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Longman Dictionary of Contemporary English
drum kit
▪ A multi-million pound industry in its own right, it cost 3 guitars and a drum kit to commence business.
▪ At the song's end, he casually tosses his guitar over his shoulder and into the drum kit.
▪ Recently, Shields' college buddy Dave Harrison stepped in behind the drum kit to complete the lineup.
drum kit

n. A collection of drums and other percussion instruments designed to be played together.

Drum kit

A drum set (primarily American), drum kit (primarily British/Australian), trap set, or just drums is a collection of drums and other percussion instruments, typically cymbals, which are set up on stands to be played by a single player with drumsticks held in both hands and the feet operating pedals that control the hi-hat cymbal and the beater for the bass drum. A drum kit consists of a mix of drums (categorized classically as membranophones, Hornbostel-Sachs high-level classification 2) and idiophones most significantly cymbals but also including the woodblock and cowbell (classified as Hornbostel-Sachs high-level classification 1). In the 2000s, some kits also include electronic instruments (Hornbostel-Sachs classification 53) and both hybrid and entirely electronic kits are used.

A standard modern kit (for a right-handed player), as used in popular music and taught in music schools, contains:

  • A snare drum, mounted on a stand, placed between the player's knees and played with drum sticks (which may include rutes or brushes)
  • A bass drum, played by a pedal operated by the right foot, which moves a felt-covered beater
  • Two or more toms, played with sticks or brushes
  • A hi-hat (two cymbals mounted on a stand), played with the sticks, opened and closed with left foot pedal (can also produce sound with the foot alone)
  • One or more cymbals, mounted on stands, played with the sticks

All of these are classed as non-pitched percussion, allowing for the music to be scored using percussion notation, for which a loose semi-standardized form exists for the drum kit. If some or all of them are replaced by electronic drums, the scoring and most often positioning remains the same, allowing a standard teaching approach. The drum kit is usually played while seated on a drum stool or throne. The drum kit differs from instruments that can be used to produce pitched melodies or chords, even though drums are often placed musically alongside others that do, such as the piano or guitar. The drum kit is part of the standard rhythm section used in many types of popular and traditional music styles ranging from rock and pop to blues and jazz. Other standard instruments used in the rhythm section include the electric bass, electric guitar and keyboards.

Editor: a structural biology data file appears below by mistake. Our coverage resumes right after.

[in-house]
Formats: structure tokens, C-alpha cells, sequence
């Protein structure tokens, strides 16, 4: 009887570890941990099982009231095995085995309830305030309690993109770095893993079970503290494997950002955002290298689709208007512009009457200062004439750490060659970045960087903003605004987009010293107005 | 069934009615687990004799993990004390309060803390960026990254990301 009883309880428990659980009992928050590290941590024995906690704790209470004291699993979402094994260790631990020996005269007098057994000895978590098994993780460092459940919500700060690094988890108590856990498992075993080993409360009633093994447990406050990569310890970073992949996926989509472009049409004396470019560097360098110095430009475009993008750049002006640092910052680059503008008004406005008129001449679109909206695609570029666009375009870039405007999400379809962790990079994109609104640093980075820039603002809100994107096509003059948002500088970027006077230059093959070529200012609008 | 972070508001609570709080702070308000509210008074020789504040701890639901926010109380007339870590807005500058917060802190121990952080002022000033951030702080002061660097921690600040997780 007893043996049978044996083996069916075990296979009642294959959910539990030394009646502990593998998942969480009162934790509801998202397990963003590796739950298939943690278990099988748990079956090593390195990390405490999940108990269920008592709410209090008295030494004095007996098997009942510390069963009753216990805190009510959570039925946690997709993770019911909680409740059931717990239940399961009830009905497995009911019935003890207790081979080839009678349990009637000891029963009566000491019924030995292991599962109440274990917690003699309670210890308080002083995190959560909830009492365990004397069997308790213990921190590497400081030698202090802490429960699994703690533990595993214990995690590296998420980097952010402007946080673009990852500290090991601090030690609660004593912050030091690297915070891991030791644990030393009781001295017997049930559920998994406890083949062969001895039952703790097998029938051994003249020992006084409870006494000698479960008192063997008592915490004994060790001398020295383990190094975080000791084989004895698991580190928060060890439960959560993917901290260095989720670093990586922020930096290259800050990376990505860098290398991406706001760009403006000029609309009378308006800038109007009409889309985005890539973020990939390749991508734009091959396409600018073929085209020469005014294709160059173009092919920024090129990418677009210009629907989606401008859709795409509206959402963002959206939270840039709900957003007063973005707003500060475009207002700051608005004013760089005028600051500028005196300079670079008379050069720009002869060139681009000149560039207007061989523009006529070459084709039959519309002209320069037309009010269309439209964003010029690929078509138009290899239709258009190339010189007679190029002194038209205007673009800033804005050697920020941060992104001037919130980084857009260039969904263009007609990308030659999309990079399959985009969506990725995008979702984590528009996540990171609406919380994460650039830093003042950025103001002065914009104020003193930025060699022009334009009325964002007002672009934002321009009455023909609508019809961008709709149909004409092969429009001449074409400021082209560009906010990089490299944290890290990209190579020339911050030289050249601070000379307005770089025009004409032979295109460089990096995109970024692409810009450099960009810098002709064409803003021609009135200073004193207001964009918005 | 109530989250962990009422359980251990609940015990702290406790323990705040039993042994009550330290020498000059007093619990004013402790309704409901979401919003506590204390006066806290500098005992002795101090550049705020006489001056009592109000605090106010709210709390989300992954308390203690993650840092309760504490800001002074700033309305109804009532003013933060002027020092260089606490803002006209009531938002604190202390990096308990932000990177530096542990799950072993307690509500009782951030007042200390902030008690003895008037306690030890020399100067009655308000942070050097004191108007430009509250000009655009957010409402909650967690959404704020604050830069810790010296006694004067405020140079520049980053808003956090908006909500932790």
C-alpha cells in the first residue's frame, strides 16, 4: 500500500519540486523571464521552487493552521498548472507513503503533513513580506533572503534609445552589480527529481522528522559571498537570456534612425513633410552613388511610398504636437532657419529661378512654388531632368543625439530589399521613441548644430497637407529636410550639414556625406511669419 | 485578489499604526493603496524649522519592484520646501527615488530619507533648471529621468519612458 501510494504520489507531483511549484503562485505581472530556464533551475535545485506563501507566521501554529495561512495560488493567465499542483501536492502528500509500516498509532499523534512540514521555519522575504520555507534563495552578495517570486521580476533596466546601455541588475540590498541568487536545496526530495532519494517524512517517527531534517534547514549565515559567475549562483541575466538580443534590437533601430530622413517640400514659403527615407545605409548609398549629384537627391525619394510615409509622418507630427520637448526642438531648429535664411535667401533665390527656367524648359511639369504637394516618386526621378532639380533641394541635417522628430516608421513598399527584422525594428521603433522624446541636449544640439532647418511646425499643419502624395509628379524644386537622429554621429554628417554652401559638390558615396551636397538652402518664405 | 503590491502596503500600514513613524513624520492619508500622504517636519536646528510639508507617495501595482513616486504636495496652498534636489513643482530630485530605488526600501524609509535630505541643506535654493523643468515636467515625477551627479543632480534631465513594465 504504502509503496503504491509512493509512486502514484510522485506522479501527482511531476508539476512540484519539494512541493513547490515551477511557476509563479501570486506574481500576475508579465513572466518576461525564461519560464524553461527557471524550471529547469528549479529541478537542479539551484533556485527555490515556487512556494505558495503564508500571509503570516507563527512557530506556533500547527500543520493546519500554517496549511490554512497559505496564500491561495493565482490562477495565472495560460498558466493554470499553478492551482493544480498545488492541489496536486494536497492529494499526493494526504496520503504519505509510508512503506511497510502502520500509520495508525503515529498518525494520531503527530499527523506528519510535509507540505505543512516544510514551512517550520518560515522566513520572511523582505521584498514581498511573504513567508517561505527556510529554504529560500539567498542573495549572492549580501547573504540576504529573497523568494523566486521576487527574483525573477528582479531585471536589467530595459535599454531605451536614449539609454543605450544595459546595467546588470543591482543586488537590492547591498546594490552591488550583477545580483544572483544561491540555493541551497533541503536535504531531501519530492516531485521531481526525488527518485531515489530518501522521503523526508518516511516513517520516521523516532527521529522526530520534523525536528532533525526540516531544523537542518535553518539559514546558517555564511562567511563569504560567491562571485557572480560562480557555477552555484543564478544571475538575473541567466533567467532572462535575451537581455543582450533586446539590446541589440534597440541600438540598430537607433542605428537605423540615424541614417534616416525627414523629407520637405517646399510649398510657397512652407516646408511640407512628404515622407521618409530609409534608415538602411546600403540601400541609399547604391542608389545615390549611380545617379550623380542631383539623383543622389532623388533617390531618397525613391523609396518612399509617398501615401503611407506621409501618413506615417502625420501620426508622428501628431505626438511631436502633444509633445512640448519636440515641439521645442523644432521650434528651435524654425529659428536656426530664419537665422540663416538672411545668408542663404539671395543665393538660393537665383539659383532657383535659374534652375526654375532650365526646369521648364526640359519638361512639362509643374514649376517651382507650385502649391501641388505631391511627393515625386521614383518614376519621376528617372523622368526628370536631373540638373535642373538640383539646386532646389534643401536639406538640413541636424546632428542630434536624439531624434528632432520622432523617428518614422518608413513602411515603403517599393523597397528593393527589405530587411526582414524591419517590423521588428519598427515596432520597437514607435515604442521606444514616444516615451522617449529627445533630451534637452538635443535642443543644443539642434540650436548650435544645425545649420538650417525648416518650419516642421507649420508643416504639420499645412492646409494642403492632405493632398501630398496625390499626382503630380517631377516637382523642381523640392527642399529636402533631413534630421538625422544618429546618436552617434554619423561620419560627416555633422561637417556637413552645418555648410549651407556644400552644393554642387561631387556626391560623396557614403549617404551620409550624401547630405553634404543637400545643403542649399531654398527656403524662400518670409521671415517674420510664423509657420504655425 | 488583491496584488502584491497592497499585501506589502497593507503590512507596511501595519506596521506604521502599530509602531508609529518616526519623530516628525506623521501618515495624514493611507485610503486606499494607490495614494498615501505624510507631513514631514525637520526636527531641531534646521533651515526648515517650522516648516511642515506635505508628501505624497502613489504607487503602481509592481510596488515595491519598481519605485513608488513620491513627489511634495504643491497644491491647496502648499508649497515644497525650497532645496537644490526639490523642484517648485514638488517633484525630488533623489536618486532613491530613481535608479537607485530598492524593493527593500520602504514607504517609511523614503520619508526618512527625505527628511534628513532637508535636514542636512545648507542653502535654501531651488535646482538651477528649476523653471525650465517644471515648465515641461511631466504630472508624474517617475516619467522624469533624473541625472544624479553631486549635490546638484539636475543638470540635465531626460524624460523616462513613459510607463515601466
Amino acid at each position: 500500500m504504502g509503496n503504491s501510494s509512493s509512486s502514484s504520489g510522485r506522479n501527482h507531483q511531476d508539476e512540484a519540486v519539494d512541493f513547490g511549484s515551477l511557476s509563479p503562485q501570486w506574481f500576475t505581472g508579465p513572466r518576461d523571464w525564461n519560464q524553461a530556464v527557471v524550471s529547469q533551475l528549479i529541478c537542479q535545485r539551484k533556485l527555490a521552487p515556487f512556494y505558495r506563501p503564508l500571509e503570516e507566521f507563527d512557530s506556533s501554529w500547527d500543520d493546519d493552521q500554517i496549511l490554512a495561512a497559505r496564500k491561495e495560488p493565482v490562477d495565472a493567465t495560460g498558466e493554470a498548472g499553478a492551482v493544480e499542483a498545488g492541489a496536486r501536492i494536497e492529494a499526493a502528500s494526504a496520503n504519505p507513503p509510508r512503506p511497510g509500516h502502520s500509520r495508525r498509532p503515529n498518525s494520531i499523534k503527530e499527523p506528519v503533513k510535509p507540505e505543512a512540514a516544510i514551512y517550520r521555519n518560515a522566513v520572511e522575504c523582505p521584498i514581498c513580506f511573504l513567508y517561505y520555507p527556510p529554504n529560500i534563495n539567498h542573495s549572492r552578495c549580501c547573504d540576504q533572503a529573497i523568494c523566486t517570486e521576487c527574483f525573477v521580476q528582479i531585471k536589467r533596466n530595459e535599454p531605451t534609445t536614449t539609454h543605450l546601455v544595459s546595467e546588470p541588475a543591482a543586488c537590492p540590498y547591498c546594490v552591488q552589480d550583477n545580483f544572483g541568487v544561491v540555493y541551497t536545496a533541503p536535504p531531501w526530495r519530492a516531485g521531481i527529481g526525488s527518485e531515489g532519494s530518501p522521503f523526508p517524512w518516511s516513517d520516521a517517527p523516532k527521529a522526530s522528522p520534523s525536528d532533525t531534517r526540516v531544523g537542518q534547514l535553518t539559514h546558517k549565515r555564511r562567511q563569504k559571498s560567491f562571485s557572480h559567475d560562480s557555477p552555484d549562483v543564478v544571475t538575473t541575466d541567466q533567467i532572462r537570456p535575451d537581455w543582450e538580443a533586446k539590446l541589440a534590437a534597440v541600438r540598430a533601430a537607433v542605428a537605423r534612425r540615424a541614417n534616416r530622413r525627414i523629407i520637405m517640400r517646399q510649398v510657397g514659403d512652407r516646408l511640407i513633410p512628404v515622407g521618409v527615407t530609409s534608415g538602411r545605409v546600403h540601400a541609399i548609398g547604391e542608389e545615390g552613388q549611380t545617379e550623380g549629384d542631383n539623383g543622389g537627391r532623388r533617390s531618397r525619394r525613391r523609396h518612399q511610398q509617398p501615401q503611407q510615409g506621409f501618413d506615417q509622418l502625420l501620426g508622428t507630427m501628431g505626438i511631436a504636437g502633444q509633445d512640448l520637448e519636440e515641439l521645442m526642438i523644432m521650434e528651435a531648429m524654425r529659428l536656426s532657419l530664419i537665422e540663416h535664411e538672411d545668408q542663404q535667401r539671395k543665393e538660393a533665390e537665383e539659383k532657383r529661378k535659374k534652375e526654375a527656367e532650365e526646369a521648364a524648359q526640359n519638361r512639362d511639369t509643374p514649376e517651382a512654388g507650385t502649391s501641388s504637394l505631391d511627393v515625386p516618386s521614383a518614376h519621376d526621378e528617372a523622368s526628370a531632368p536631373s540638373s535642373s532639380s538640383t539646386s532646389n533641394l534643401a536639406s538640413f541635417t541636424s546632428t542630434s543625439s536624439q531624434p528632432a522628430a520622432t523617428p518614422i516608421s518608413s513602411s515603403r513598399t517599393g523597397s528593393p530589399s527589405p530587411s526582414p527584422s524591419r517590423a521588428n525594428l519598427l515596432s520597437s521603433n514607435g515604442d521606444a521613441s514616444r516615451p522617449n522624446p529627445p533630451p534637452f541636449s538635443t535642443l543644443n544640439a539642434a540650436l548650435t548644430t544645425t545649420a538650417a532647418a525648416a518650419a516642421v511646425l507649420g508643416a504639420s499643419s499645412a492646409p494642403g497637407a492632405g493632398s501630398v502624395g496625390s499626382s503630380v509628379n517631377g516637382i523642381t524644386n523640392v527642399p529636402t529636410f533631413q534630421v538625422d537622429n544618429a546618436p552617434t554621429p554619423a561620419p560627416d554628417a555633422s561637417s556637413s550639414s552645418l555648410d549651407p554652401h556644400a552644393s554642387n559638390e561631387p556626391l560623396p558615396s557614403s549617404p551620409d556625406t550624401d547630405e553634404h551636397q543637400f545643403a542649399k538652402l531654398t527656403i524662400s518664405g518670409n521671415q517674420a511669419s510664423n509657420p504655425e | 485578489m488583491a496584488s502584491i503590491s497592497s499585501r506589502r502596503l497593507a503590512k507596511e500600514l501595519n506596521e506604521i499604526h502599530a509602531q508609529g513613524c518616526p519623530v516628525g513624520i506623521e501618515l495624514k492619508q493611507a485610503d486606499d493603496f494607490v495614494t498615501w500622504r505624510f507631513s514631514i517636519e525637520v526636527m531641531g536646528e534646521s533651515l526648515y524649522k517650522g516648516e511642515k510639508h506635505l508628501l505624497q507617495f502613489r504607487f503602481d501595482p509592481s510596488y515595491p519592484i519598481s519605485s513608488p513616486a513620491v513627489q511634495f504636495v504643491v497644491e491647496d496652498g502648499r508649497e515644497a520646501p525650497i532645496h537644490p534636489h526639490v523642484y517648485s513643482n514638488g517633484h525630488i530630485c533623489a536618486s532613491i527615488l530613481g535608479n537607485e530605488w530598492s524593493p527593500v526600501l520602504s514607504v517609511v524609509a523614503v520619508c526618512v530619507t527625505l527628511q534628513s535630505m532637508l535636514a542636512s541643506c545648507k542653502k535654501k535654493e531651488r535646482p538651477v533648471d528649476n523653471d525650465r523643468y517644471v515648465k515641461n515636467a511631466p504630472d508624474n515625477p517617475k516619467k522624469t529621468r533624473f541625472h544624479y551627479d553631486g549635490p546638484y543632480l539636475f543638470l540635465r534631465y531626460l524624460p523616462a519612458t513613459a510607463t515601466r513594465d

Many drummers extend their kits from this basic pattern, adding more drums, more cymbals, and many other instruments including pitched percussion. In some styles of music particular extensions are normal, for example double bass drums in heavy metal music and the enlarged kits used by some progressive rock drummers, which may include unusual instruments such as gongs. Some performers, such as some rockabilly drummers, use small kits that omit elements from the basic setup. Some drum kit players may have other roles in the band, such as providing backup vocals, or less commonly, lead vocals.


Usage examples of "drum kit".

And he didn't have enough money for a drum kit, not that they would've let him bring it into the house anyway, or practice on anything but the piano.

He'd tried to get an electronic drum kit, but the good ones were all expensive, and his parents had kept him purposefully short of cash.

He lay slumped across his drum kit, mouthing the words to a song his mother had taught him back in Poona and blowing half-heartedly into a crisp-muffled kazoo.

HE HELPED BEAUVOIR carry Jackie out to the stage, where they lay her down in front of a cherryred acoustic drum kit and covered her with an old black topcoat they found in the checkroom, with a velvet collar and years of dust on the shoulders, it had been hanging there so long.

Below the stage on which a piano faced a drum kit and a recumbent bass, the students were standing up in the aisles, moving into little talkative groups, breaking up again, calling to each other.

Behind the choir, the world's cleanest-looking roadie was assembling a drum kit.

The fast car, the drum kit, the family spread in Roehampton, the trust fund, the Tatlerish connec­.